PubDate: 2017-09-11T19:02:49.288696-05:
      DOI: 10.1002/2017JA024183
       
  • MESSENGER Observations of Magnetotail Loading and Unloading: Implications
           for Substorms at Mercury
    • Authors: S. M. Imber; J. A. Slavin
      Abstract: We present the first statistical study of loading and unloading of magnetic flux in Mercury's magnetotail. These events describe the global circulation of magnetic flux through the magnetosphere, and provide strong evidence that terrestrial-type substorms take place at Mercury. 438 events were identified over the four years of the MESSENGER mission by a gradual, short-lived increase in the magnetotail lobe magnetic field strength, coincident with an outward flaring of the magnetotail. Substorm duration ranged from tens of seconds to several minutes, with a median of 195 seconds and a mean of 212 seconds. The median amplitude of lobe magnetic field increase was ~11.5 nT, which represents an increase of 23.4% on the background lobe field strength, compared with ~10% for terrestrial substorms. The magnetotail lobes were found to contain ~2-3 MWb of magnetic flux based on 1031 tail passes, with a mean of 2.52 MWb and a standard deviation of 0.48 MWb. An estimate of the change in open flux content during the loading phase of each substorm ranged from 0.08 to 3.7 MWb with a mean value of 0.69 MWb and a standard deviation of 0.38 MWb. These changes in open flux content are an underestimate as the change in magnetotail radius during the events was not accounted for. The maximum lobe flux content during each substorm (~3 MWb) represented ~40% of the total available magnetic flux in the system (~7.5 MWb). During terrestrial substorms, the maximum lobe magnetic flux content is ~10-12% of the total flux from the dipole. A typical substorm at Mercury therefore cycles through a significantly larger fraction of the available magnetic flux than all but the largest substorms at the Earth.
      PubDate: 2017-09-07T20:11:07.558988-05:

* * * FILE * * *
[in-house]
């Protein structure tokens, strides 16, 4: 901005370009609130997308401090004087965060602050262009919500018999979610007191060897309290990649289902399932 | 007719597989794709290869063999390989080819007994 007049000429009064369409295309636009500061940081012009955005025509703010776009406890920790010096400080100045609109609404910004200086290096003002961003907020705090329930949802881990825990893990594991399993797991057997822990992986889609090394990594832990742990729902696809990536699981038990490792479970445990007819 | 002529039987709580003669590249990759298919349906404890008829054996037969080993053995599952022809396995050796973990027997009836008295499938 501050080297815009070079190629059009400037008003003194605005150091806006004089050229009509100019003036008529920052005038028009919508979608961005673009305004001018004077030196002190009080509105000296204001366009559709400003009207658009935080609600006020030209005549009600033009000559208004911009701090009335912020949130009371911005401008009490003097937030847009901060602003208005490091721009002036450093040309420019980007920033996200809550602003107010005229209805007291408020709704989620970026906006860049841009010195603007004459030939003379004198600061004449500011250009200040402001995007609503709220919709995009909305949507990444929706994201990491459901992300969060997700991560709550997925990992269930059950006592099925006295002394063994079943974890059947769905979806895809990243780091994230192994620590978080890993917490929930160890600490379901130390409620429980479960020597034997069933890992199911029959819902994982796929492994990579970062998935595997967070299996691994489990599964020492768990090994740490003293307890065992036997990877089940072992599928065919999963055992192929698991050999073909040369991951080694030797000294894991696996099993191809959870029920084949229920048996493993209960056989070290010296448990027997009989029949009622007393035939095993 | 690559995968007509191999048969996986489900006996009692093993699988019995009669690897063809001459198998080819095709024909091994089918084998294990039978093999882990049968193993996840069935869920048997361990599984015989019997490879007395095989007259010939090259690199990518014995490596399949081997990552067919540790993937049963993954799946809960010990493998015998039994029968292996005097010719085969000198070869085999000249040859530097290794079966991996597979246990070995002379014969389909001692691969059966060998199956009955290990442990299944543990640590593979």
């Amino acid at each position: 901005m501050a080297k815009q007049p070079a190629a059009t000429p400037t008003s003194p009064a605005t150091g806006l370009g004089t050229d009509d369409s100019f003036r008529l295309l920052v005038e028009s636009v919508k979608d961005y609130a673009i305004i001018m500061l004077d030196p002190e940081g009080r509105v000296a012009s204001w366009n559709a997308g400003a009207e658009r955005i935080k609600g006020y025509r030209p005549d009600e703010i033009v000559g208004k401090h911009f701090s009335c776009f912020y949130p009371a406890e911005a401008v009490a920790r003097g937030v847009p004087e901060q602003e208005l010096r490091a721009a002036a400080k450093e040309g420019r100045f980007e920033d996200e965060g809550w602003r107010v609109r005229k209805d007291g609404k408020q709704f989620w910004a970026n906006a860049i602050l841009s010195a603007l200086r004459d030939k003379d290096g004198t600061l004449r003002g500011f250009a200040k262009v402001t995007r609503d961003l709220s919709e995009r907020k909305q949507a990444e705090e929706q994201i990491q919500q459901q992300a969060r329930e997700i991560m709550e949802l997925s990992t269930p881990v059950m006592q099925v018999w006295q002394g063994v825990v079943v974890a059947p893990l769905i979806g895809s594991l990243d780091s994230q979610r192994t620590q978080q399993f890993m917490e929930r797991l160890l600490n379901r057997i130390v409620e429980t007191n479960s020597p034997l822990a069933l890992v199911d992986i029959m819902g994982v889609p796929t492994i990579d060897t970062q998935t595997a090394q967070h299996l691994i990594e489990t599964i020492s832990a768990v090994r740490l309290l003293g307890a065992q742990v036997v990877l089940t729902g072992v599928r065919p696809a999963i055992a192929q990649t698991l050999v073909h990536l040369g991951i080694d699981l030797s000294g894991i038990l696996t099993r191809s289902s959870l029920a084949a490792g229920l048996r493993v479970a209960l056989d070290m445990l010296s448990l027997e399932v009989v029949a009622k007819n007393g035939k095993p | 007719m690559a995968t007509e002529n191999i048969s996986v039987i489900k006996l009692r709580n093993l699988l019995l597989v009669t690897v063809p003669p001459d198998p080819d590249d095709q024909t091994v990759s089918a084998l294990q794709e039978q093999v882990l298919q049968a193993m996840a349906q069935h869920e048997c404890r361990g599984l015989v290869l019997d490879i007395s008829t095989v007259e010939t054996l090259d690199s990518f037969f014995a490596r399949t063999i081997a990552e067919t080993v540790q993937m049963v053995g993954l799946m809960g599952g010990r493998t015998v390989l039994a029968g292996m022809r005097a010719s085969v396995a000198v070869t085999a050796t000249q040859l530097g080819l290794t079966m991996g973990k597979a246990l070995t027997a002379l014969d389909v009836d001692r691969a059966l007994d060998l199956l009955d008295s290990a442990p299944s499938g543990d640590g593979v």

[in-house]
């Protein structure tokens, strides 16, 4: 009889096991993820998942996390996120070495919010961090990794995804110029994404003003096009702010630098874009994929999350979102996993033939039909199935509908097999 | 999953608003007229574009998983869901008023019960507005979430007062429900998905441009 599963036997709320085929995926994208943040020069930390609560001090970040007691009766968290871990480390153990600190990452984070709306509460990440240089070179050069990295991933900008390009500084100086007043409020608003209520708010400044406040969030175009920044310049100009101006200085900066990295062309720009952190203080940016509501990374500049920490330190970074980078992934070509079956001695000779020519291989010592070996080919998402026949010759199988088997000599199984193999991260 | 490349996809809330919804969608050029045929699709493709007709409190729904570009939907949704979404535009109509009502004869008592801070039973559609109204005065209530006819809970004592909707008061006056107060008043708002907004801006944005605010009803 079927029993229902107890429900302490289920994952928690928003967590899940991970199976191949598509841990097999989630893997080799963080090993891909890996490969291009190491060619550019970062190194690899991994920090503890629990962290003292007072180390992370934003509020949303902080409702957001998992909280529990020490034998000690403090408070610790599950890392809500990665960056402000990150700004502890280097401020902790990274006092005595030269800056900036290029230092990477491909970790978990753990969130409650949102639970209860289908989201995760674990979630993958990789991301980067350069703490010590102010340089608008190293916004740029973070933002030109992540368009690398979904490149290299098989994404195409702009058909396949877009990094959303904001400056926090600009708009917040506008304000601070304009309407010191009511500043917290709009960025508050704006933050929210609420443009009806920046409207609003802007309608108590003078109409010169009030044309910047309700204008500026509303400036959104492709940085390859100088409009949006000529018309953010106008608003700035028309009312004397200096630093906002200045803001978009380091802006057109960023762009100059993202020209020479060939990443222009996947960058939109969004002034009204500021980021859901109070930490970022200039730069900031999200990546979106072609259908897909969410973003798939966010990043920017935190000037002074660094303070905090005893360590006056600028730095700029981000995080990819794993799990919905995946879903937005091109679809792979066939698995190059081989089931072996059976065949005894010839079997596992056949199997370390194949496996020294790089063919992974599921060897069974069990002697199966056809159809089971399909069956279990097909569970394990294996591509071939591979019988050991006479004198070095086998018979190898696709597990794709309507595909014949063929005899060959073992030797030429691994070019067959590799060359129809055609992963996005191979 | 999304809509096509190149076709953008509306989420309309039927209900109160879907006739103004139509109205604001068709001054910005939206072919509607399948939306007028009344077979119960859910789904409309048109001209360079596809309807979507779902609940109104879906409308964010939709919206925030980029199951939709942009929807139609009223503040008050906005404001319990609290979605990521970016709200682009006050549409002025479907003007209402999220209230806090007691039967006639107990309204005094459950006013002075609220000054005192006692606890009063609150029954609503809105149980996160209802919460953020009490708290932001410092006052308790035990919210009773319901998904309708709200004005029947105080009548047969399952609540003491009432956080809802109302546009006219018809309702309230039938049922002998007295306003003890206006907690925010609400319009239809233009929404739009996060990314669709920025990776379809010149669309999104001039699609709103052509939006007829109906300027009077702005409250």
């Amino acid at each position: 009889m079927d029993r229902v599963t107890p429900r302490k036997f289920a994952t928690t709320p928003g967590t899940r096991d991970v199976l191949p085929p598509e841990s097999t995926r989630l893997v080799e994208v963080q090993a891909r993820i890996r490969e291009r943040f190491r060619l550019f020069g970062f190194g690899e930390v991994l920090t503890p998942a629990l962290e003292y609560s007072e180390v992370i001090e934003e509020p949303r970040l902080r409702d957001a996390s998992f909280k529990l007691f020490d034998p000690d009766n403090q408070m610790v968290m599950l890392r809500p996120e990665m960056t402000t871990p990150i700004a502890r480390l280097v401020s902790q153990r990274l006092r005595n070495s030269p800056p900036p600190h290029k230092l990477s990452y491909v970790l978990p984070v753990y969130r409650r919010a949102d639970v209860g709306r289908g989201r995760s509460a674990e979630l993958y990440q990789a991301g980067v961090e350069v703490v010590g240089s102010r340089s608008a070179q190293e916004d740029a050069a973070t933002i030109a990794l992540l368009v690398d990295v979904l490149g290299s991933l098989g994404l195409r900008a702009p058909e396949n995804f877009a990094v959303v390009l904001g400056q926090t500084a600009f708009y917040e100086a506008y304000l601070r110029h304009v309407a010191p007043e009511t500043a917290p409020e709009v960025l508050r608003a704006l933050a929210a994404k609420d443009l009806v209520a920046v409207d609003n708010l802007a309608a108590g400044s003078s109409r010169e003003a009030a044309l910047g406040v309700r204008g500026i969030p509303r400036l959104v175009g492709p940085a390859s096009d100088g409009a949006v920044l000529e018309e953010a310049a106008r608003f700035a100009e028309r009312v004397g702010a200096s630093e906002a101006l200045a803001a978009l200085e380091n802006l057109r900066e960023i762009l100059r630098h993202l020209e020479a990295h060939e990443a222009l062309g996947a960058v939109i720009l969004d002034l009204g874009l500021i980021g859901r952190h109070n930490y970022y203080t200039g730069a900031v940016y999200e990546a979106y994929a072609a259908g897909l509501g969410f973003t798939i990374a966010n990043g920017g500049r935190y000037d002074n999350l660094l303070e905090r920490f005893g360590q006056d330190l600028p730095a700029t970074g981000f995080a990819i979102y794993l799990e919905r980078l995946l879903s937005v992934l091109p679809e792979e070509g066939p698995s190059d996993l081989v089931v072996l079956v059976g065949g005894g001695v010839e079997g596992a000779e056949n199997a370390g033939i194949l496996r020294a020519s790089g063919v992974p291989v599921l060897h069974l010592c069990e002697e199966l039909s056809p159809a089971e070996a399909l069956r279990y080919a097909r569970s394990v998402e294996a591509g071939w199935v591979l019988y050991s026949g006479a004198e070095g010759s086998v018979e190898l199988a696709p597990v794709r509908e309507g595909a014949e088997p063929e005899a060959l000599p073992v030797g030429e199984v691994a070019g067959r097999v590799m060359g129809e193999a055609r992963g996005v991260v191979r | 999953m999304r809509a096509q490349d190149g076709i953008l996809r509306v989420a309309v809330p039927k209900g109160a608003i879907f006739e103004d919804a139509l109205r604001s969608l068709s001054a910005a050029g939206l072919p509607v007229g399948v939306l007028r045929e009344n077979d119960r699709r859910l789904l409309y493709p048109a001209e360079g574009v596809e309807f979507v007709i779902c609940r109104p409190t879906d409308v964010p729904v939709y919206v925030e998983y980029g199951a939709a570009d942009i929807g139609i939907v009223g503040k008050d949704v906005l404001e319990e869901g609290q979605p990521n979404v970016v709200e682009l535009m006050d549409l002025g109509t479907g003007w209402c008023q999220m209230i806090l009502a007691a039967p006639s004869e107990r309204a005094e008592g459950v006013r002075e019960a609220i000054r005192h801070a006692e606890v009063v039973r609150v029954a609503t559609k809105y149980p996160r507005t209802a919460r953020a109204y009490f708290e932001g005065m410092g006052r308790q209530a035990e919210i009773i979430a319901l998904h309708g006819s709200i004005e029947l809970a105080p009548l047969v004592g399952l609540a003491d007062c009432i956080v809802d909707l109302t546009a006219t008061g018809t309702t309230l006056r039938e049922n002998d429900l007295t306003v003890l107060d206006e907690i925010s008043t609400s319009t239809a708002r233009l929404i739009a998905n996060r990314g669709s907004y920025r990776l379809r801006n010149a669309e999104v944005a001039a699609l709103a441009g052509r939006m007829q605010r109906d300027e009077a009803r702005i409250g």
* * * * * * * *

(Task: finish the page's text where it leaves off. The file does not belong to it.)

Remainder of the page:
DOI: 10.1002/2017JA024332
       
  • Global structure and sodium ion dynamics in Mercury's magnetosphere with
           the offset dipole
    • Authors: M. Yagi; K. Seki, Y. Matsumoto, D. C. Delcourt, F. Leblanc
      Abstract: We conducted global magnetohydrodynamics (MHD) simulation of Mercury's magnetosphere with the dipole offset, which was revealed by MESSENGER observations, in order to investigate its global structure under northward interplanetary magnetic field (IMF) conditions. Sodium ion dynamics originating from the Mercury's exosphere is also investigated based on statistical trajectory tracing in the electric and magnetic fields obtained from the MHD simulations. The results reveal a north-south asymmetry characterized by open field lines around southern polar region, and northward deflection of the plasma sheet in the far tail. The asymmetry of magnetic field structure near the planet drastically affects trajectories of sodium ion, and thus, their pressure distributions and precipitation pattern onto the planet. Weaker magnetic field strength in the southern hemisphere than in the north increases ion loss by precipitation onto the planetary surface in the southern hemisphere. The ‘sodium ring', which is formed by high-energy sodium ions drifting around the planet, is also found in the vicinity of the planet. The 'sodium ring' is almost circular under nominal solar wind conditions. The ring becomes partial under high solar wind density, because dayside magnetosphere is so compressed that there is no space for the sodium ions to drift around. In both cases, the 'sodium ring' is formed by sodium ions that are picked up and accelerated in the magnetosheath just outside the magnetopause and reentered into the magnetosphere due to combined effects of finite Larmor radius and convection electric field in the dawn-side magnetosphere.